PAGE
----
Before we get too excited…

Chip Towers looks at the offensive line and goes full Debbie Downer on us.  A random sampling:

  • “The reality is, Georgia is unstable at tackle and therefore uncertain at guard. Some of the Bulldogs’ best guards were getting looks at tackle, the latter being a more critical position for pass protection. But each attempt to get better on the outside caused ripple effects throughout the line.

    Isaiah Wynn, the Bulldogs’ best left guard, also has proven to be their best left tackle. The same could be said of Greg Pyke and right guard and tackle.”

  • Center:  “The positive here is that Kublanow is rock solid as the starter coming out of spring practice, which wasn’t necessarily a certainty going in. The negative is that Georgia is really shaky behind him. There are plenty of good linemen to move into the position should Kublanow be needed at guard, like he was at the end of last season, or Uga forbid, have to come out of the game. But nobody else has come close to earning the coaches’ trust to make line calls and deliver on-target shotgun snaps without fail.”
  • “Meanwhile, Georgia’s two best guards overall, Wynn and Greg Pyke, were both playing tackle at the end of the spring.”

If Towers is correct about this, and I can’t really argue otherwise with him right now, then it’s hard to understate the importance of Tyler Catalina’s arrival.

The Bulldogs brought in a huge X factor at tackle when they secured the commitment of Catalina, a graduate transfer from Rhode Island. Georgia beat out the likes of Auburn and Florida for this 6-6, 235-pound FCS player who is said to be ready to step in and play in the SEC. As Smart said himself, you don’t recruit such a veteran player to “come be fourth spring.” So Catalina will figure into the competition at either left or right tackle. If Catalina can proves himself their best option at left tackle, it will allow the Bulldogs to move Wynn back to guard and possibly solve a lot of problems. If not, the shuffling may continue well into the fall.

I’m not saying Catalina’s the most crucial piece of Georgia’s puzzle to contend for the SEC East in Smart’s first season – after all, look at what Florida did last season with an even more discombobulated offensive line – but it sure would be nice if he could step in and plug a hole.  Considering the other question marks the staff faces in August, the less shuffling, the better.

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Filed under Georgia Football

All for one? Yeah, right.

If you couldn’t tell, I’m amused to no end by the college football commissioner talk that’s surfaced from a number of sources.  Aside from the consideration that making the game more NFL-like is the last thing it needs, the clamor for a CFB czar totally ignores the reality that the college game isn’t monolithic as pro sports are.  How much more “duh” can it get than this?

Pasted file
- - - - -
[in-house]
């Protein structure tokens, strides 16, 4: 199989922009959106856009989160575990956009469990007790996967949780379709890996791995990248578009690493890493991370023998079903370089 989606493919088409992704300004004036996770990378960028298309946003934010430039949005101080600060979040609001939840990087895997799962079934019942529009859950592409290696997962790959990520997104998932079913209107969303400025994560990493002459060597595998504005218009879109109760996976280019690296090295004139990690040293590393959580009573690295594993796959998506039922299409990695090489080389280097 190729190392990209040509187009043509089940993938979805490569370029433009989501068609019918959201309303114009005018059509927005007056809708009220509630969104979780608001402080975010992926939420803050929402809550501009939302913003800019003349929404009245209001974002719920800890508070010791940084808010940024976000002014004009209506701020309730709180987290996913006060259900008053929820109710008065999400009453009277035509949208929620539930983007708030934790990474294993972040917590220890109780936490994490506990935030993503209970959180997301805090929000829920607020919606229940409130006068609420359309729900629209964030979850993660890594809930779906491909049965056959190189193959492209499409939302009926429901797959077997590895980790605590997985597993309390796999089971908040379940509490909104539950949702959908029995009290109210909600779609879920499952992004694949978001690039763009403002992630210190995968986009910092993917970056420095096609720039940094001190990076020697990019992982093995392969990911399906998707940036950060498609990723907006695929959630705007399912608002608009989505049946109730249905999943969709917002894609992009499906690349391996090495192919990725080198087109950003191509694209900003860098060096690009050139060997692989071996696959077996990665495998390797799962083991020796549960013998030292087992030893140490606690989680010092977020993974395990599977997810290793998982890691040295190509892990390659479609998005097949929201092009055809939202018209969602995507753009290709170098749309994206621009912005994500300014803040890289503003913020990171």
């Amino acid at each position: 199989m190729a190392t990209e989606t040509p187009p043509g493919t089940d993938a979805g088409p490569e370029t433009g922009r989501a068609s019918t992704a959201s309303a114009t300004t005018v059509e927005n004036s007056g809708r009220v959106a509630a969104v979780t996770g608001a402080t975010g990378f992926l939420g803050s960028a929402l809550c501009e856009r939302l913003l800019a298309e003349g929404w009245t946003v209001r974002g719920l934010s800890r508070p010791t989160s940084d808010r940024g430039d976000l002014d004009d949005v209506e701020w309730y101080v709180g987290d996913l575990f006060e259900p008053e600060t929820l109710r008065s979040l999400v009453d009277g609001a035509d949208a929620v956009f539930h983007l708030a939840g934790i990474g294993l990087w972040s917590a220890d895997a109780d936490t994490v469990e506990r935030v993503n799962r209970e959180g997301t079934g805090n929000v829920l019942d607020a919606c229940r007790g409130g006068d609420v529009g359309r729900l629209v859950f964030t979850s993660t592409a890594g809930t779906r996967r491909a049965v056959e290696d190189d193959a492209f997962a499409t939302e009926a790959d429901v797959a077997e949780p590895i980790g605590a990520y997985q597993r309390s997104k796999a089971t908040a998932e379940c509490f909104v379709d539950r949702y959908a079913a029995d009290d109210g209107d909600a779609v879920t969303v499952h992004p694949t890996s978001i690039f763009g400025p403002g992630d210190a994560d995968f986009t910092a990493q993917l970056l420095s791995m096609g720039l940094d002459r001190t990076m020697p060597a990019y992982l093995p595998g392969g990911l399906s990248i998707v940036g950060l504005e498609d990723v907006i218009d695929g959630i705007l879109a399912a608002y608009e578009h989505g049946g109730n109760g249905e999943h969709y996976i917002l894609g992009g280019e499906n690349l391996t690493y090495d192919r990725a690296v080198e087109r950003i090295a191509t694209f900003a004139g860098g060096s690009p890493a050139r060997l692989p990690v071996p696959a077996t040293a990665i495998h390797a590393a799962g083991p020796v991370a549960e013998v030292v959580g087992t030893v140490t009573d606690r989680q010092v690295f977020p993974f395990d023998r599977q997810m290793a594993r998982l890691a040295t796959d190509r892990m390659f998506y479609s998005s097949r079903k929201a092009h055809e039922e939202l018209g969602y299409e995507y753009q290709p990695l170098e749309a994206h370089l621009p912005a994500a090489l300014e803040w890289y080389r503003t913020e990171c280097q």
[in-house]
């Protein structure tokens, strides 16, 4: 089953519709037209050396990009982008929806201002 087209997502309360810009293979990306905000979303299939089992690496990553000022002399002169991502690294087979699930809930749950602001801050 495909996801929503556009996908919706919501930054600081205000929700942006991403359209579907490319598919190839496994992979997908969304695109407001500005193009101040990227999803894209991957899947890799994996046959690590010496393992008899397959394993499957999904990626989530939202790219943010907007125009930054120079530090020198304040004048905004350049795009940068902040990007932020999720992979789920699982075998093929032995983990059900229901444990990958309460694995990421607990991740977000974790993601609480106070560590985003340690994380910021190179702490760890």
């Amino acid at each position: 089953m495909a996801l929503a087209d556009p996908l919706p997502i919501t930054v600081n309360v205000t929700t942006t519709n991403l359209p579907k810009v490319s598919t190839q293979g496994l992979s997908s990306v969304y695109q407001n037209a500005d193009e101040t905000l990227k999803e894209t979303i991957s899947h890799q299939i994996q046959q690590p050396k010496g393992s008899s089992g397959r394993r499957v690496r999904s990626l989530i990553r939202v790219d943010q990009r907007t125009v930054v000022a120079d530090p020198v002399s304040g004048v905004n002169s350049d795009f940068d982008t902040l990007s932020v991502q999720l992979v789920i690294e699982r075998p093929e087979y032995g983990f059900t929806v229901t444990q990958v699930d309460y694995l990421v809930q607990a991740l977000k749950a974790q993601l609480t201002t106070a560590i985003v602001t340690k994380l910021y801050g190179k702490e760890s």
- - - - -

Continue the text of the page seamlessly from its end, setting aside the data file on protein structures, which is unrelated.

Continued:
No one is going to give up their power. This is the biggest obstacle. You’re telling me that after the SEC, ACC, Big Ten, Pac-12 and Big 12 fought to gain authority to write some of their own NCAA rules, they’re going to give control over to one person? We’re supposed to believe these conferences that negotiate their own futures through media deals are going to turn their fate over to one man or woman? Come on.

That one person would then need to create his or her own bureaucracy to handle 65 schools in the Power Five or 128 FBS schools. What type of power would a college football commissioner actually have? I’d love to see that job description — and that salary! If Larry Scott gets $4 million a year as the Pac-12 commissioner, what does the ultimate college football commish get to make?

Roger Goodell oversees 32 NFL franchises, all of which pool their lucrative TV rights together. The NFL owners paid Goodell $34.1 million in 2014 to be a figurehead. A college football commissioner would be pulled in far too many different directions and have to answer to many more people than in the NFL. Left unspoken by those who want a commissioner: Not many people really like how Goodell is using his power lately.

Not gonna happen.

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Y’all come back now.

I read Bill King’s weekend piece with interest, but nothing in there, from start…

Between a hike in the required donation to buy season tickets and an already planned ticket price increase to $50, Georgia Bulldogs fans face the prospect of paying considerably more for a rather uninspiring 6-game home schedule in 2017.

With the Dawgs’ two most enticing nonconference games coming on the road that season (at Notre Dame and Georgia Tech), the home schedule in Athens will consist of Appalachian State, Samford, Kentucky, Missouri, Mississippi State and South Carolina.

Sounds like a lot of noon kickoffs and no time for serious tailgating, Dawgs fans!

… to middle…

Meanwhile, as if to add insult to injury, at the same time as the announcement of the required Hartman Fund donation increases for Georgia Bulldogs Club members, the stadium improvements announced involve projects aimed at the players and recruits.  Again, the fans are ignored.

The athletic association said its next project at Sanford Stadium will be a new home locker room for the players and entertainment space for recruits on the west end of the stadium underneath the Sanford Drive bridge.

Not a word, however, about much-needed improvements directed toward the fans who provide that revenue, such as renovating the squalid restrooms along the dingy concourses on the North side of the stadium, or providing more water fountains so that ticketholders don’t have to miss the better part of a quarter standing in line for bottles at the overwhelmed concession stands run by poorly trained volunteer groups.